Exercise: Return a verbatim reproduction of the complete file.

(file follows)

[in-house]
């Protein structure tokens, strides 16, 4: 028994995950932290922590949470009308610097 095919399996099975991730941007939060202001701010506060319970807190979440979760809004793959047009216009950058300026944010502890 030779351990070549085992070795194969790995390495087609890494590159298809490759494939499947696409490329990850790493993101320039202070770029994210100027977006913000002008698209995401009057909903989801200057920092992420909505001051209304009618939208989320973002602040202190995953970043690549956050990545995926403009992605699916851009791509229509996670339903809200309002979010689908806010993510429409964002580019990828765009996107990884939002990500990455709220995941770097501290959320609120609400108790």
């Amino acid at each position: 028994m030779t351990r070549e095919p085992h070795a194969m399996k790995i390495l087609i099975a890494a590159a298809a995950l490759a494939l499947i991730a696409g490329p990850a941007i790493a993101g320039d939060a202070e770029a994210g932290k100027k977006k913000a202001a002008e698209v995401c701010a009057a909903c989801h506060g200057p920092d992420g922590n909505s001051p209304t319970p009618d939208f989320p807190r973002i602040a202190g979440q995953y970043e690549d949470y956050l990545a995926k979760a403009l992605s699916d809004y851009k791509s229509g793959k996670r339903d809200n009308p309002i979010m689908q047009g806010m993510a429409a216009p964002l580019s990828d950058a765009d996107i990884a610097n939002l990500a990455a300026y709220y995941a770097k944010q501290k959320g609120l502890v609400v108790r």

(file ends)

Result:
[in-house]
């Protein structure tokens, strides 16, 4: 028994995950932290922590949470009308610097 095919399996099975991730941007939060202001701010506060319970807190979440979760809004793959047009216009950058300026944010502890 030779351990070549085992070795194969790995390495087609890494590159298809490759494939499947696409490329990850790493993101320039202070770029994210100027977006913000002008698209995401009057909903989801200057920092992420909505001051209304009618939208989320973002602040202190995953970043690549956050990545995926403009992605699916851009791509229509996670339903809200309002979010689908806010993510429409964002580019990828765009996107990884939002990500990455709220995941770097501290959320609120609400108790």
């Amino acid at each position: 028994m030779t351990r070549e095919p085992h070795a194969m399996k790995i390495l087609i099975a890494a590159a298809a995950l490759a494939l499947i991730a696409g490329p990850a941007i790493a993101g320039d939060a202070e770029a994210g932290k100027k977006k913000a202001a002008e698209v995401c701010a009057a909903c989801h506060g200057p920092d992420g922590n909505s001051p209304t319970p009618d939208f989320p807190r973002i602040a202190g979440q995953y970043e690549d949470y956050l990545a995926k979760a403009l992605s699916d809004y851009k791509s229509g793959k996670r339903d809200n009308p309002i979010m689908q047009g806010m993510a429409a216009p964002l580019s990828d950058a765009d996107i990884a610097n939002l990500a990455a300026y709220y995941a770097k944010q501290k959320g609120l502890v609400v108790r």